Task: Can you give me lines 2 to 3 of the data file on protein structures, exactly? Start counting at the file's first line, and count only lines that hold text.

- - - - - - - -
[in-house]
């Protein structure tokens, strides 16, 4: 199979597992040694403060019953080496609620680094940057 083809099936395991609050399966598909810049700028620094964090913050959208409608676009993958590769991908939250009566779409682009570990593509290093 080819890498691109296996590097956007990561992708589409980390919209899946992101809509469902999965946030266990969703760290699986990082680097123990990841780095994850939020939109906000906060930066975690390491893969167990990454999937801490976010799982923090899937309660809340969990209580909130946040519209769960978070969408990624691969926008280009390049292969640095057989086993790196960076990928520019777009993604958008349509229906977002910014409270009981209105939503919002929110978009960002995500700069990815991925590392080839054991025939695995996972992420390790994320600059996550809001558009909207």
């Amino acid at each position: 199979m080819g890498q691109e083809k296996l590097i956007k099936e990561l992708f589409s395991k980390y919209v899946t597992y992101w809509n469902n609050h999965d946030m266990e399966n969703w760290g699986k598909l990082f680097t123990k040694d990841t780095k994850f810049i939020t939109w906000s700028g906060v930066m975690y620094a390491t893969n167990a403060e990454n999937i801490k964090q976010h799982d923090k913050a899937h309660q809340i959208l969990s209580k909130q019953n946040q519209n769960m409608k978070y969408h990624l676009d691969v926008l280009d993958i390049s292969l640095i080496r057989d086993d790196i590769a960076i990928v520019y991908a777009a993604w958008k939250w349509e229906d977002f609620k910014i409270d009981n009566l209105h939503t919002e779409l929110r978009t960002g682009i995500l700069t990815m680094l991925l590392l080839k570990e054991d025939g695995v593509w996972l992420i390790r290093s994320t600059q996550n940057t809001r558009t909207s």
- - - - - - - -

């Protein structure tokens, strides 16, 4: 199979597992040694403060019953080496609620680094940057 083809099936395991609050399966598909810049700028620094964090913050959208409608676009993958590769991908939250009566779409682009570990593509290093 080819890498691109296996590097956007990561992708589409980390919209899946992101809509469902999965946030266990969703760290699986990082680097123990990841780095994850939020939109906000906060930066975690390491893969167990990454999937801490976010799982923090899937309660809340969990209580909130946040519209769960978070969408990624691969926008280009390049292969640095057989086993790196960076990928520019777009993604958008349509229906977002910014409270009981209105939503919002929110978009960002995500700069990815991925590392080839054991025939695995996972992420390790994320600059996550809001558009909207």
């Amino acid at each position: 199979m080819g890498q691109e083809k296996l590097i956007k099936e990561l992708f589409s395991k980390y919209v899946t597992y992101w809509n469902n609050h999965d946030m266990e399966n969703w760290g699986k598909l990082f680097t123990k040694d990841t780095k994850f810049i939020t939109w906000s700028g906060v930066m975690y620094a390491t893969n167990a403060e990454n999937i801490k964090q976010h799982d923090k913050a899937h309660q809340i959208l969990s209580k909130q019953n946040q519209n769960m409608k978070y969408h990624l676009d691969v926008l280009d993958i390049s292969l640095i080496r057989d086993d790196i590769a960076i990928v520019y991908a777009a993604w958008k939250w349509e229906d977002f609620k910014i409270d009981n009566l209105h939503t919002e779409l929110r978009t960002g682009i995500l700069t990815m680094l991925l590392l080839k570990e054991d025939g695995v593509w996972l992420i390790r290093s994320t600059q996550n940057t809001r558009t909207s």